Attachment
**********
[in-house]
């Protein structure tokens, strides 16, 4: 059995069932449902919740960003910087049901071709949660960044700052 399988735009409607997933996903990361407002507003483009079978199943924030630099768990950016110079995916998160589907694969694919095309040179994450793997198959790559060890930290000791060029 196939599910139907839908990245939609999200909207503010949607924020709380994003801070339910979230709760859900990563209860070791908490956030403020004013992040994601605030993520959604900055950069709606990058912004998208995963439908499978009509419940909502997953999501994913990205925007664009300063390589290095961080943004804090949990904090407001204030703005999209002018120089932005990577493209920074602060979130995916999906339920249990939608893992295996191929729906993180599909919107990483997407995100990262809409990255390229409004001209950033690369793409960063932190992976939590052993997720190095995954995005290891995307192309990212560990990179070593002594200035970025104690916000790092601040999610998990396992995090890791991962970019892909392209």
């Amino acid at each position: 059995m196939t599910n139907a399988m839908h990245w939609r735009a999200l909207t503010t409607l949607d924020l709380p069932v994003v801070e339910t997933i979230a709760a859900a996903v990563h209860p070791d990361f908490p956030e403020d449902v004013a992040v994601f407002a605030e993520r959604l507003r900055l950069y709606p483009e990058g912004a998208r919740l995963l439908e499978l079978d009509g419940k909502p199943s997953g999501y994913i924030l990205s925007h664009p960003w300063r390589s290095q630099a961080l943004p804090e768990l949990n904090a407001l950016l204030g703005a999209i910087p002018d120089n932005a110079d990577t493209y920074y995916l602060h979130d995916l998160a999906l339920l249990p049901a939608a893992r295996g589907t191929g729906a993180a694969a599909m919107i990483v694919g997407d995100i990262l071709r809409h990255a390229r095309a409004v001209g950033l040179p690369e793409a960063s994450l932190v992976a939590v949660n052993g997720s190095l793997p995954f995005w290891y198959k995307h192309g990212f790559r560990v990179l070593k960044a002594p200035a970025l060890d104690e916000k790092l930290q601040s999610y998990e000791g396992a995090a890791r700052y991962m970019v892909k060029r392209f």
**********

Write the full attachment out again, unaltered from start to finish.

[in-house]
């Protein structure tokens, strides 16, 4: 059995069932449902919740960003910087049901071709949660960044700052 399988735009409607997933996903990361407002507003483009079978199943924030630099768990950016110079995916998160589907694969694919095309040179994450793997198959790559060890930290000791060029 196939599910139907839908990245939609999200909207503010949607924020709380994003801070339910979230709760859900990563209860070791908490956030403020004013992040994601605030993520959604900055950069709606990058912004998208995963439908499978009509419940909502997953999501994913990205925007664009300063390589290095961080943004804090949990904090407001204030703005999209002018120089932005990577493209920074602060979130995916999906339920249990939608893992295996191929729906993180599909919107990483997407995100990262809409990255390229409004001209950033690369793409960063932190992976939590052993997720190095995954995005290891995307192309990212560990990179070593002594200035970025104690916000790092601040999610998990396992995090890791991962970019892909392209």
């Amino acid at each position: 059995m196939t599910n139907a399988m839908h990245w939609r735009a999200l909207t503010t409607l949607d924020l709380p069932v994003v801070e339910t997933i979230a709760a859900a996903v990563h209860p070791d990361f908490p956030e403020d449902v004013a992040v994601f407002a605030e993520r959604l507003r900055l950069y709606p483009e990058g912004a998208r919740l995963l439908e499978l079978d009509g419940k909502p199943s997953g999501y994913i924030l990205s925007h664009p960003w300063r390589s290095q630099a961080l943004p804090e768990l949990n904090a407001l950016l204030g703005a999209i910087p002018d120089n932005a110079d990577t493209y920074y995916l602060h979130d995916l998160a999906l339920l249990p049901a939608a893992r295996g589907t191929g729906a993180a694969a599909m919107i990483v694919g997407d995100i990262l071709r809409h990255a390229r095309a409004v001209g950033l040179p690369e793409a960063s994450l932190v992976a939590v949660n052993g997720s190095l793997p995954f995005w290891y198959k995307h192309g990212f790559r560990v990179l070593k960044a002594p200035a970025l060890d104690e916000k790092l930290q601040s999610y998990e000791g396992a995090a890791r700052y991962m970019v892909k060029r392209f």